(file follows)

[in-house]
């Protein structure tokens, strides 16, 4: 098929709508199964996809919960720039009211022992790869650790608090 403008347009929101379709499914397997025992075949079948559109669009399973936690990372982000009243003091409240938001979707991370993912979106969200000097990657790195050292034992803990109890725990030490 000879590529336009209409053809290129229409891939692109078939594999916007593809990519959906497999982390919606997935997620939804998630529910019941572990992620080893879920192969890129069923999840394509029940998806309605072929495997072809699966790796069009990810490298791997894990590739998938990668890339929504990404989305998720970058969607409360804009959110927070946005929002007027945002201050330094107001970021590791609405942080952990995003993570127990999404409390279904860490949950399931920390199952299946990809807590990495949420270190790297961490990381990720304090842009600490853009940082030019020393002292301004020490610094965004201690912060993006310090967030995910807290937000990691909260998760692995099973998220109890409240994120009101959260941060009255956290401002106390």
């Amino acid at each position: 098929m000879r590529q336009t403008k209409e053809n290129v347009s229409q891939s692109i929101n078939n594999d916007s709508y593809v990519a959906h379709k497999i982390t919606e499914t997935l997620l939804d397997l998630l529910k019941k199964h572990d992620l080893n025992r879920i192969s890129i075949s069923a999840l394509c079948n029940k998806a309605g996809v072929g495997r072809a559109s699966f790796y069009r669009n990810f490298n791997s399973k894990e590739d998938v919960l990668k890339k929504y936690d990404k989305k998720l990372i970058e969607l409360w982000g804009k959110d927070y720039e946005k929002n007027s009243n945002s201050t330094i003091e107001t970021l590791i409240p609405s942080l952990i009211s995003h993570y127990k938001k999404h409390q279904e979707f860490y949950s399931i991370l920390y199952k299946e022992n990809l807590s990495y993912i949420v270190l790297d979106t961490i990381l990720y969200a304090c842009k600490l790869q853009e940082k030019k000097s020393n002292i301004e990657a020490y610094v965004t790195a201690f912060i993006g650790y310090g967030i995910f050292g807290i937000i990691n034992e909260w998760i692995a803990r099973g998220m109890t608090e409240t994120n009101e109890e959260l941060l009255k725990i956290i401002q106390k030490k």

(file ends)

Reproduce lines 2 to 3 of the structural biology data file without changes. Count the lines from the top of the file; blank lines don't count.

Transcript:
């Protein structure tokens, strides 16, 4: 098929709508199964996809919960720039009211022992790869650790608090 403008347009929101379709499914397997025992075949079948559109669009399973936690990372982000009243003091409240938001979707991370993912979106969200000097990657790195050292034992803990109890725990030490 000879590529336009209409053809290129229409891939692109078939594999916007593809990519959906497999982390919606997935997620939804998630529910019941572990992620080893879920192969890129069923999840394509029940998806309605072929495997072809699966790796069009990810490298791997894990590739998938990668890339929504990404989305998720970058969607409360804009959110927070946005929002007027945002201050330094107001970021590791609405942080952990995003993570127990999404409390279904860490949950399931920390199952299946990809807590990495949420270190790297961490990381990720304090842009600490853009940082030019020393002292301004020490610094965004201690912060993006310090967030995910807290937000990691909260998760692995099973998220109890409240994120009101959260941060009255956290401002106390």
């Amino acid at each position: 098929m000879r590529q336009t403008k209409e053809n290129v347009s229409q891939s692109i929101n078939n594999d916007s709508y593809v990519a959906h379709k497999i982390t919606e499914t997935l997620l939804d397997l998630l529910k019941k199964h572990d992620l080893n025992r879920i192969s890129i075949s069923a999840l394509c079948n029940k998806a309605g996809v072929g495997r072809a559109s699966f790796y069009r669009n990810f490298n791997s399973k894990e590739d998938v919960l990668k890339k929504y936690d990404k989305k998720l990372i970058e969607l409360w982000g804009k959110d927070y720039e946005k929002n007027s009243n945002s201050t330094i003091e107001t970021l590791i409240p609405s942080l952990i009211s995003h993570y127990k938001k999404h409390q279904e979707f860490y949950s399931i991370l920390y199952k299946e022992n990809l807590s990495y993912i949420v270190l790297d979106t961490i990381l990720y969200a304090c842009k600490l790869q853009e940082k030019k000097s020393n002292i301004e990657a020490y610094v965004t790195a201690f912060i993006g650790y310090g967030i995910f050292g807290i937000i990691n034992e909260w998760i692995a803990r099973g998220m109890t608090e409240t994120n009101e109890e959260l941060l009255k725990i956290i401002q106390k030490k």